DaimlerChrysler Group Annual Results
DaimlerChrysler: Record Sales and Profit Figures in the First Business Year (1998)
Stuttgart/Auburn Hills, March 31, 1999 - DaimlerChrysler expects steady growth among all of its businesses, especially those operating within the company’s two key markets of North America and Western Europe. According to an outlook presented at the DaimlerChrysler annual press conference in Stuttgart on March 31, the automotive brands are expected to achieve further growth even within a stagnating or slightly declining market environment in some parts of the world.
The company expects revenues to increase to e 137 billion (euro) in 1999 from e 131.8 billion in 1998, based on the high demand for DaimlerChrysler products and the upward business trend for the first months of the year. By the year 2001, DaimlerChrysler projects an increase in revenues of more than e 20 billion to e 153 billion, with all businesses contributing to this growth. Profitability is also expected to increase further in the years to come. The company reported that strict cost management in all fields of business, and the synergies expected as a result of the merger, are a good foundation for enhancing profitability and increasing earning power in the future.
Business developments are favorable with Dollar-based increases of 4 percent. This is reduced, however, by currency changes when converting to the Euro.
Schrempp: "Integration is right on track"
DaimlerChrysler Chairman Juergen E. Schrempp emphasized that the company’s integration is proceeding rapidly and successfully. Schrempp stated, "Integration is right on track. We achieved many goals and overcame hurdles in areas where many other mergers have failed. We can rightly claim that the people of DaimlerChrysler are turning the potential of this merger into performance. We are one company."
DaimlerChrysler expects to complete most of the integration projects by the end of 2001. The company will realize e 1.3 billion worth of synergies in 1999, as previously announced. Schrempp noted some of the achievements of the integration process. They include the cooperative and result-driven management style in the Board of Management; the new global sales and marketing organization designed to maximize the strength and reach of the products represented by the company’s brands; the clear positioning of the various DaimlerChrysler brands toward well-defined global customer segments; and the combination of several entities and functions such as financial services, procurement and supply, information technology, and research and technology.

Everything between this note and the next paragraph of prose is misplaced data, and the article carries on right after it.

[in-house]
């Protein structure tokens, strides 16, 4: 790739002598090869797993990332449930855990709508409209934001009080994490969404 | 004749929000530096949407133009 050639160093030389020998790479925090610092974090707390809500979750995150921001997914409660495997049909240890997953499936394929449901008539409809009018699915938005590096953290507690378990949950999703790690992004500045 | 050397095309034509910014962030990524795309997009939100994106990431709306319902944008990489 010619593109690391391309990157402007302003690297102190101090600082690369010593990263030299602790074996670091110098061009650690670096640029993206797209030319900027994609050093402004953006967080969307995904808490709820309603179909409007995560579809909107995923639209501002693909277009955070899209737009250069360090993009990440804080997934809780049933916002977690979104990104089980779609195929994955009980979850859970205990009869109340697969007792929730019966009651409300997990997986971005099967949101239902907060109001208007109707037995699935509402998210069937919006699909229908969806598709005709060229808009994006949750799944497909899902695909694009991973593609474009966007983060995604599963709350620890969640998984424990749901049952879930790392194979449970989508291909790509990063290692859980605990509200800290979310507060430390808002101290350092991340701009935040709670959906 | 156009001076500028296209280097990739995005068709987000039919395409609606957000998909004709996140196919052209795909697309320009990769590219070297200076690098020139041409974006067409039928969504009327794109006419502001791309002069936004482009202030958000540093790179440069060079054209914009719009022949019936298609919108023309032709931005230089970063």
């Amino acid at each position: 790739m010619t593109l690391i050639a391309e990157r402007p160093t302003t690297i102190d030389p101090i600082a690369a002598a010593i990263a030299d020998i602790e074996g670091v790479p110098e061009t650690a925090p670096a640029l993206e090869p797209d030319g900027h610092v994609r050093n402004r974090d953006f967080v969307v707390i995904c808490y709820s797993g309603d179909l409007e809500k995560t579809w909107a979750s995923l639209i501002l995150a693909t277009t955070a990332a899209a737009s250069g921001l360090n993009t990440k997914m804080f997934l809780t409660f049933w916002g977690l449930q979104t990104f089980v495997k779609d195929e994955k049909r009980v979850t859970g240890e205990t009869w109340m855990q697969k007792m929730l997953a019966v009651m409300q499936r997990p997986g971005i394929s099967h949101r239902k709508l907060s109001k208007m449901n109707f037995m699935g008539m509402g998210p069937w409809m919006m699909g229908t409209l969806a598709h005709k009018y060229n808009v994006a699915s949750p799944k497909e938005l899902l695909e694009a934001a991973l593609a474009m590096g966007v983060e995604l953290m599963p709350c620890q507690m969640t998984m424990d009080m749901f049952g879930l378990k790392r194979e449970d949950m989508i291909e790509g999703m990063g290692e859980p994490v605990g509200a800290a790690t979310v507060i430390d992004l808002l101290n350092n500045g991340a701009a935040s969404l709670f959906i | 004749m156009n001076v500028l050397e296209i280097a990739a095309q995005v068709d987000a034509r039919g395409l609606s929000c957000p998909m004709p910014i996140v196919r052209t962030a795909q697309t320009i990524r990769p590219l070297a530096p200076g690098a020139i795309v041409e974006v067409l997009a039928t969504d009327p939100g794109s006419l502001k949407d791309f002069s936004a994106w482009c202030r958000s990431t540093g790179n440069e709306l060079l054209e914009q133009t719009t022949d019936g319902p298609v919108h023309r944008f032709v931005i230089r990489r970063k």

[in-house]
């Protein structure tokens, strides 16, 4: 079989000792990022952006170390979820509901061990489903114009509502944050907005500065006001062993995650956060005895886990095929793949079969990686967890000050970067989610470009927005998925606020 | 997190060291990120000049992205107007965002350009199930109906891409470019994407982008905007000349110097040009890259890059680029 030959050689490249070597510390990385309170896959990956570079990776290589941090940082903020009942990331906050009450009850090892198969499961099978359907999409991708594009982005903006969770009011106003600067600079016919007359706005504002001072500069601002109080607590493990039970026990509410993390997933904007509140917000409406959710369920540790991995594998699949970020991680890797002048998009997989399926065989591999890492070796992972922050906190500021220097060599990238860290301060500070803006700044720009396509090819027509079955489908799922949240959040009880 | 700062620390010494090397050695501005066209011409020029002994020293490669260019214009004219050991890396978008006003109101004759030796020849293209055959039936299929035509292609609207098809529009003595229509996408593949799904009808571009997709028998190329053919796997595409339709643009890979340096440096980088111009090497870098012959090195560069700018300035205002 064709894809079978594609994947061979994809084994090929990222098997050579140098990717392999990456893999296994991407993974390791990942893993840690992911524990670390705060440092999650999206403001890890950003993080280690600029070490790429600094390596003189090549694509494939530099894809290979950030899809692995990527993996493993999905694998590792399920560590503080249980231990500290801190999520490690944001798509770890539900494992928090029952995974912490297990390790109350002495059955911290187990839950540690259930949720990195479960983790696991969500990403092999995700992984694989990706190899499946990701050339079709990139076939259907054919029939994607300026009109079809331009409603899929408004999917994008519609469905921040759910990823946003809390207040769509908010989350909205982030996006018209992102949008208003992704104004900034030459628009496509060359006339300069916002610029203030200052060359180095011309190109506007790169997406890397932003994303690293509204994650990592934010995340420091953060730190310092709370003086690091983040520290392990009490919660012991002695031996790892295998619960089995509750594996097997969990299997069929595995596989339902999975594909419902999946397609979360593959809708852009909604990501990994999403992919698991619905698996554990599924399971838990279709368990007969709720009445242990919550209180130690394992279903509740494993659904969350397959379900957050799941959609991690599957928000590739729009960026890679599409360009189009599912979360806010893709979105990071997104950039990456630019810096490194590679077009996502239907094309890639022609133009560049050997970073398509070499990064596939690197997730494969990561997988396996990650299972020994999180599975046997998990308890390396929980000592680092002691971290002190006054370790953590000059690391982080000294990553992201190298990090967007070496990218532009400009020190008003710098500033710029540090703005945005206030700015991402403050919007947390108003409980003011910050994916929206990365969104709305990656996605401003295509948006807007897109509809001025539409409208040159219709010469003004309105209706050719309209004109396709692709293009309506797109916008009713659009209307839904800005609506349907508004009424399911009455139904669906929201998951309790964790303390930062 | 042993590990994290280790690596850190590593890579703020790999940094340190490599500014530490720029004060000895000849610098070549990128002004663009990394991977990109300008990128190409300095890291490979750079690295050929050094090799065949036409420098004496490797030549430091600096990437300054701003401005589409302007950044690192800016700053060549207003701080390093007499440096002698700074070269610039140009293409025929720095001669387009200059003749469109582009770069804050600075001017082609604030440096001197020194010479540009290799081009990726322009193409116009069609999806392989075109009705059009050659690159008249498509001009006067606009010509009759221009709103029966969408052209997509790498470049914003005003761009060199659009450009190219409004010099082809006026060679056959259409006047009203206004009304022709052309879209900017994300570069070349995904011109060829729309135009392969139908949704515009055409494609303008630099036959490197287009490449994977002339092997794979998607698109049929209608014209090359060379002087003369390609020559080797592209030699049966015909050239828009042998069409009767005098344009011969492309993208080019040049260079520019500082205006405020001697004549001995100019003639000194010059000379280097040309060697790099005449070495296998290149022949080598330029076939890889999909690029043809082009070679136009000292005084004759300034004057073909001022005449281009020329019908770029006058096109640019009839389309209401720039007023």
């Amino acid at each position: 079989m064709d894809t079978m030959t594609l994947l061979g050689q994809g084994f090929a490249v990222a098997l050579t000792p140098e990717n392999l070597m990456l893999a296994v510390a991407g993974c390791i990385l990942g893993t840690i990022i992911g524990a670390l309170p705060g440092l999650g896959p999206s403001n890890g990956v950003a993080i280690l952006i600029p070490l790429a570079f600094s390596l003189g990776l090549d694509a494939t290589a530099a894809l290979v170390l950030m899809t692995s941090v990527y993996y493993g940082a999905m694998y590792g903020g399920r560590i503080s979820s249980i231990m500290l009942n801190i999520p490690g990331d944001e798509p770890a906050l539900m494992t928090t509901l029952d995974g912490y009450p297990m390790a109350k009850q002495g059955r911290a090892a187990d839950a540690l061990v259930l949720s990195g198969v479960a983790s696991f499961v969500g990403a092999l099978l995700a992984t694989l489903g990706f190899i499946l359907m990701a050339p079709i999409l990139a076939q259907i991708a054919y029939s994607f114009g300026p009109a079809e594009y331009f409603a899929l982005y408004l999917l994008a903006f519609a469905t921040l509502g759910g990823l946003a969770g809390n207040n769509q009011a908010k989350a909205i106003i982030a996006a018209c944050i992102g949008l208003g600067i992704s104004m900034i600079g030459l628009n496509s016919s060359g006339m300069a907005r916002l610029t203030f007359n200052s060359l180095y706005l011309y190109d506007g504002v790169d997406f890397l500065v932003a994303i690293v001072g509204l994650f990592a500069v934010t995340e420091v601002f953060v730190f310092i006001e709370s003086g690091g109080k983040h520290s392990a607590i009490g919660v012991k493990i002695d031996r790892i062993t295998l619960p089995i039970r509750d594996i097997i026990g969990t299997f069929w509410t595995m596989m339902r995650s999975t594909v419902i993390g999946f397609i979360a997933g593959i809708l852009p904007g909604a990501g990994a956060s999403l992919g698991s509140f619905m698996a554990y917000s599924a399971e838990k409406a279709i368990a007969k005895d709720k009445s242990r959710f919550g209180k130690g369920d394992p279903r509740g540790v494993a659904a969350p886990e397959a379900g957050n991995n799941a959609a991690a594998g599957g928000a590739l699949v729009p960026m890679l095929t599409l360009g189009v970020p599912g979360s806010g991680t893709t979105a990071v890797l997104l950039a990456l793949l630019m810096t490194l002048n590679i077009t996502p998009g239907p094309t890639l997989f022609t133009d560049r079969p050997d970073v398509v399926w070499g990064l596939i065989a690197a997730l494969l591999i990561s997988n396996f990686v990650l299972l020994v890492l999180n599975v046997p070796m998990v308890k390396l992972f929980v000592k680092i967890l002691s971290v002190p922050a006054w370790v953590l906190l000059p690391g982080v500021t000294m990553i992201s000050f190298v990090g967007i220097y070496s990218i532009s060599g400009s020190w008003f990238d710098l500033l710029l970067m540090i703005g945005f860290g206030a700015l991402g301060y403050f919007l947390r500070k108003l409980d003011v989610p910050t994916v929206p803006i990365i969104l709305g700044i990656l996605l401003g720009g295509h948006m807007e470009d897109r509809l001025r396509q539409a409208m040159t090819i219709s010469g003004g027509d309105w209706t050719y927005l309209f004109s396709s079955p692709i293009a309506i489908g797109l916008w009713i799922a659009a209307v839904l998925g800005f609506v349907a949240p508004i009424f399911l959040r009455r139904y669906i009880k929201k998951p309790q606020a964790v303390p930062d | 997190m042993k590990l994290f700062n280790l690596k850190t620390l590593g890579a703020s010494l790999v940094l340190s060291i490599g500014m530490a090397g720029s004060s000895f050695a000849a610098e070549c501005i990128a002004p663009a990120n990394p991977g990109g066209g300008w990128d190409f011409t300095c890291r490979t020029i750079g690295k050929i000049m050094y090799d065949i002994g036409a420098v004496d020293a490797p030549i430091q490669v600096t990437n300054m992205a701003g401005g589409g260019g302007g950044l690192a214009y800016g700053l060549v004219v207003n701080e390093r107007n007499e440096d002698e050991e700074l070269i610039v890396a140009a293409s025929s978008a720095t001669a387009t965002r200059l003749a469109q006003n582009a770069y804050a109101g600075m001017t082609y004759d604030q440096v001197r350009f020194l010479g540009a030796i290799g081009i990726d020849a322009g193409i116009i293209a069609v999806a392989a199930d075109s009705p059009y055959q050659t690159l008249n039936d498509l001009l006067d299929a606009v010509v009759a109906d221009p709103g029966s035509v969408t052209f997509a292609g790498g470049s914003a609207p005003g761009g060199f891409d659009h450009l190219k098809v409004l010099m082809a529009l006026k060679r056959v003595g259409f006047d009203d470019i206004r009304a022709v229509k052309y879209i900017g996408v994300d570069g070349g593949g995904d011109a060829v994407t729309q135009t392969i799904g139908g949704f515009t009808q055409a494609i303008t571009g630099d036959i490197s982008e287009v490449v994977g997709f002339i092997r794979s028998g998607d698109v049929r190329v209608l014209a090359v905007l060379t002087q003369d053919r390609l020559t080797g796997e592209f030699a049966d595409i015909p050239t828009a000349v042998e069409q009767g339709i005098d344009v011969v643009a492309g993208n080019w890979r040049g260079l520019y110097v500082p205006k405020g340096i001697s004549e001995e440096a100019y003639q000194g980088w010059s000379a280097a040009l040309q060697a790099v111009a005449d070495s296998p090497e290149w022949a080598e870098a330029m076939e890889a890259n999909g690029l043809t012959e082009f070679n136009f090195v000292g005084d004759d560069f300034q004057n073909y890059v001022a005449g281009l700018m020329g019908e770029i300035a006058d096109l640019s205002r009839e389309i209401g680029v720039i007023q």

Eaton: "Growth and good opportunities for DaimlerChrysler"
In his press conference statement, Chairman Robert J. Eaton elaborated on the company’s success to date and reviewed global opportunities. "DaimlerChrysler has started with a tremendously successful year," he said. "Due to economic stability on both sides of the Atlantic - particularly in North America and Europe - we are confident of continued success in 1999,despite some tough challenges around the rest of the world."
"In North America, nothing we’ve seen so far this year has caused us to reduce our expectations for 1999. The market there looks very strong, thanks to many positive factors. There is little chance for a recession, inflation is low, employment is up, consumer confidence is strong and interest rates are low. Things are not quite as strong in Europe, but, thanks to low inflation and economic stability in key markets, we look for moderate growth and good opportunities for DaimlerChrysler," he added. "While Asia continues to concern us, especially Japan, we still see good long-term growth potential for the industry. Finally, in South America, with the recession in Brazil and slower growth in Argentina, we expect a delay in growth until the year 2000," Eaton said.
To enhance its global competitive edge, DaimlerChrysler plans to spend approximately e 46 billion between 1999 and 2001 on research and development, including third party contracts, and on investment in fixed assets. The focus of these investments will be on product development and launches in the automotive businesses as well as enlarging the production capacities of the automotive and commercial aircraft units. DaimlerChrysler will introduce 34 new cars, light trucks and commercial vehicles over the next three years and at the same time, will bring many new products from the areas of services, aerospace, rail systems and diesel engines to market. Record figures in 1998 DaimlerChrysler achieved record results in its first business year, 1998, and revenues rose 12 percent to e 131.8 billion.
Return on net assets (RONA), the Group‘s main profit performance measure, reached 11.6 percent after taxes, significantly exceeding the established 9.2 percent minimum target to cover cost of capital and increase the value of the Group. The comparable 1997 combined figure was 10.2 percent. Net operating income after taxes, the basis for the RONA calculation, is e 6.6 billion, up 25 percent from e 5.3 billion in 1997. Annual average net assets were e 56.5 billion. As reported in the Feb. 25 release on DaimlerChrysler Group’s results, the company achieved an operating profit of e 8.6 billion in 1998 - an increase of 38 percent compared to the 1997 combined figure of e 6.2 billion. Income before income taxes (IBT) for 1998 is e 8.2 billion, 32 percent above the 1997 combined figures.